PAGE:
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Spectropop - Digest Number 644



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                        Jamie LePage (1953-2002)
                   http://www.spectropop.com/Jamie.htm
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There are 15 messages in this issue.

Topics in this digest:

      1. Re: Standing in the Shadows of Motown
           From: Richard Williams 
      2. Re: Online vinyl price guides?
           From: zombie7123 
      3. An open letter to John Clemente regarding your book
           From: Ronnie Allen 
      4. Casino Classics 2; Gabby;  Barbara English
           From: Mike Edwards 
      5. Open letter to John Clemente (#2) ..... regarding the Echelons
           From: Ronnie Allen 
      6. Standing in the Shadows...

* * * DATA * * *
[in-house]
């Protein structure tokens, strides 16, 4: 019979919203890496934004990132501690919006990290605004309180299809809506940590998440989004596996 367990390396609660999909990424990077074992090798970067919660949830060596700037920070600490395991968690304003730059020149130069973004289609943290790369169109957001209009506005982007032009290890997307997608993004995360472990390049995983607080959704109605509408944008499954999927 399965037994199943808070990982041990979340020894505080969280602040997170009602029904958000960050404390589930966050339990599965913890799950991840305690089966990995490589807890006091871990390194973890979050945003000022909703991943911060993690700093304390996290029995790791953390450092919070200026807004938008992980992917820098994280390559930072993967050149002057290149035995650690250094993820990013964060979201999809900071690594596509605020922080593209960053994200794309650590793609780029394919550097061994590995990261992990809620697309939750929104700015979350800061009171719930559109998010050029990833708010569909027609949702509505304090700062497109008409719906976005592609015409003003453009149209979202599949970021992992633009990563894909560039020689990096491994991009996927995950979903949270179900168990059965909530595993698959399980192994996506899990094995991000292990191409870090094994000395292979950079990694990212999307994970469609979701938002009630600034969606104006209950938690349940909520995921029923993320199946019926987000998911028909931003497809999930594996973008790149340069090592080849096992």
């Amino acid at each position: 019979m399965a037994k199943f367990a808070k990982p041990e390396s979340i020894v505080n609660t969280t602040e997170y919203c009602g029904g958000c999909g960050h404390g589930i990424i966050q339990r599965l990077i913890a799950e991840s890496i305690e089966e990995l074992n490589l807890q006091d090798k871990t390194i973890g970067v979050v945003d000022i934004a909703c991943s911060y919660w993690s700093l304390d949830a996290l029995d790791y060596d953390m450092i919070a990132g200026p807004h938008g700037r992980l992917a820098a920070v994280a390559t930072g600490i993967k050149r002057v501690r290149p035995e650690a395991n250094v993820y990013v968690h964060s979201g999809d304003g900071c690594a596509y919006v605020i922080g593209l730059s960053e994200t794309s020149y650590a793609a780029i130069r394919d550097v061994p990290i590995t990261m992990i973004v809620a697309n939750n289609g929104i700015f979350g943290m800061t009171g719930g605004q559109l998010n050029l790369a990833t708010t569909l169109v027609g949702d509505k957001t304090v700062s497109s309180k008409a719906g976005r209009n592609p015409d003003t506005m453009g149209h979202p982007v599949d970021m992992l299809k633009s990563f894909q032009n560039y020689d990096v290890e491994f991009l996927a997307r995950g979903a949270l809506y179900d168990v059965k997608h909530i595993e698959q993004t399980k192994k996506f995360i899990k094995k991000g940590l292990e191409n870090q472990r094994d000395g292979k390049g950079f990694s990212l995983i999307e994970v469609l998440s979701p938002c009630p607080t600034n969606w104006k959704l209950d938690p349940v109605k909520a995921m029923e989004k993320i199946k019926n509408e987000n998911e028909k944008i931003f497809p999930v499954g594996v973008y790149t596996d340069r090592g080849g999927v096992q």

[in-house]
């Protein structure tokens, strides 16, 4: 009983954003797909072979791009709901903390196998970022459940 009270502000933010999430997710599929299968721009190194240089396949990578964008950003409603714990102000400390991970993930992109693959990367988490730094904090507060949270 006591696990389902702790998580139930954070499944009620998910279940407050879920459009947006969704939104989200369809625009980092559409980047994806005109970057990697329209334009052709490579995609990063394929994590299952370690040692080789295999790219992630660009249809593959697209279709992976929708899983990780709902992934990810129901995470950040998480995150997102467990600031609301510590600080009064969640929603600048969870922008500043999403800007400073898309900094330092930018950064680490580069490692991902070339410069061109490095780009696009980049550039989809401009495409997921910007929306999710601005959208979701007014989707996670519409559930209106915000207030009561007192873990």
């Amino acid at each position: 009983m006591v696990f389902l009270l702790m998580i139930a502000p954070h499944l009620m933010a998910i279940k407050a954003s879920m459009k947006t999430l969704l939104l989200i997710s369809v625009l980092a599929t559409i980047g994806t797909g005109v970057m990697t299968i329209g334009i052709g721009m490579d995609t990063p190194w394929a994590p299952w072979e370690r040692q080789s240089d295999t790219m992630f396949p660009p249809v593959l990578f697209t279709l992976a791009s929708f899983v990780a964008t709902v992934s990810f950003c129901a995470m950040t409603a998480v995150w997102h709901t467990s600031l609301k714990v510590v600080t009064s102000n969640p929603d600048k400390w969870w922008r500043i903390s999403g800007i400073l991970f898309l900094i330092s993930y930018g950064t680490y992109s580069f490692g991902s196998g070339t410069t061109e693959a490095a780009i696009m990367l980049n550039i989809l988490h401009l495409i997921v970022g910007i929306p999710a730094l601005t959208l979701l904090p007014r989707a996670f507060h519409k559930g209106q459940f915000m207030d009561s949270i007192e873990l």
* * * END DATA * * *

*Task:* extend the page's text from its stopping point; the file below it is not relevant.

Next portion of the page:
From: Richard Williams 
      7. WALLPAPER OF SOUND - THE SONGS OF PHIL SPECTOR & FRIENDS
           From: Don 
      8. In Shadow's shadow?
           From: Mark Frumento 
      9. WALLPAPER OF SOUND - THE SONGS OF PHIL SPECTOR & FRIENDS
           From: Phil Chapman 
     10. Re: Standing In The Shadows Of Motown
           From: Mick Patrick 
     11. Re: Standing In The Shadows Of Motown
           From: Dan Hughes 
     12. RE: Standing In The Shadows...
           From: Phil Chapman 
     13. Re: Standing in the Shadows of Motown
           From: James Botticelli 
     14. Re: Chico's Girls
           From: Mick Patrick 
     15. Reflecting on the Reflections
           From: Martin Roberts 


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Message: 1
   Date: Fri, 25 Oct 2002 11:12:11 +0100
   From: Richard Williams 
Subject: Re: Standing in the Shadows of Motown

I think I'm right and Mikey's wrong about hi-hats/ride cymbals